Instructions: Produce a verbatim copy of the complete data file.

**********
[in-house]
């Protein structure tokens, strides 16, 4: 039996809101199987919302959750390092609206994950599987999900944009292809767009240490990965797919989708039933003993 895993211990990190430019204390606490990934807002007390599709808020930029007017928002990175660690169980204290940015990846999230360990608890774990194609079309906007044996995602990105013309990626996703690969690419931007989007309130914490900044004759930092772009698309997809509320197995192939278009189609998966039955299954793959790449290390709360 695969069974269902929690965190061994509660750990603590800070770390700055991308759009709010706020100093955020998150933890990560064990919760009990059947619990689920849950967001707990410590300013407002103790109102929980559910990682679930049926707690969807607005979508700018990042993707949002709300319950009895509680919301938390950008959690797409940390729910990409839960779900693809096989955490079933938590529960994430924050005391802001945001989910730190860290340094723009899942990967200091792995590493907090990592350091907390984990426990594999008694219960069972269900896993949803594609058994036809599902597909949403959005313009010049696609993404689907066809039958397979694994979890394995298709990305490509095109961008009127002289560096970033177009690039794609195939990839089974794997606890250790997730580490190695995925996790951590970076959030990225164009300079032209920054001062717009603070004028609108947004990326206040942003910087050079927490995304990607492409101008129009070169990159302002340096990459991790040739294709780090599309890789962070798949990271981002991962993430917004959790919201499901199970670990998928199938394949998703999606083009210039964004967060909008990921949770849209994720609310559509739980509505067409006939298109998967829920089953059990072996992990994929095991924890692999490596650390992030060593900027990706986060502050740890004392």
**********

[in-house]
């Protein structure tokens, strides 16, 4: 039996809101199987919302959750390092609206994950599987999900944009292809767009240490990965797919989708039933003993 895993211990990190430019204390606490990934807002007390599709808020930029007017928002990175660690169980204290940015990846999230360990608890774990194609079309906007044996995602990105013309990626996703690969690419931007989007309130914490900044004759930092772009698309997809509320197995192939278009189609998966039955299954793959790449290390709360 695969069974269902929690965190061994509660750990603590800070770390700055991308759009709010706020100093955020998150933890990560064990919760009990059947619990689920849950967001707990410590300013407002103790109102929980559910990682679930049926707690969807607005979508700018990042993707949002709300319950009895509680919301938390950008959690797409940390729910990409839960779900693809096989955490079933938590529960994430924050005391802001945001989910730190860290340094723009899942990967200091792995590493907090990592350091907390984990426990594999008694219960069972269900896993949803594609058994036809599902597909949403959005313009010049696609993404689907066809039958397979694994979890394995298709990305490509095109961008009127002289560096970033177009690039794609195939990839089974794997606890250790997730580490190695995925996790951590970076959030990225164009300079032209920054001062717009603070004028609108947004990326206040942003910087050079927490995304990607492409101008129009070169990159302002340096990459991790040739294709780090599309890789962070798949990271981002991962993430917004959790919201499901199970670990998928199938394949998703999606083009210039964004967060909008990921949770849209994720609310559509739980509505067409006939298109998967829920089953059990072996992990994929095991924890692999490596650390992030060593900027990706986060502050740890004392």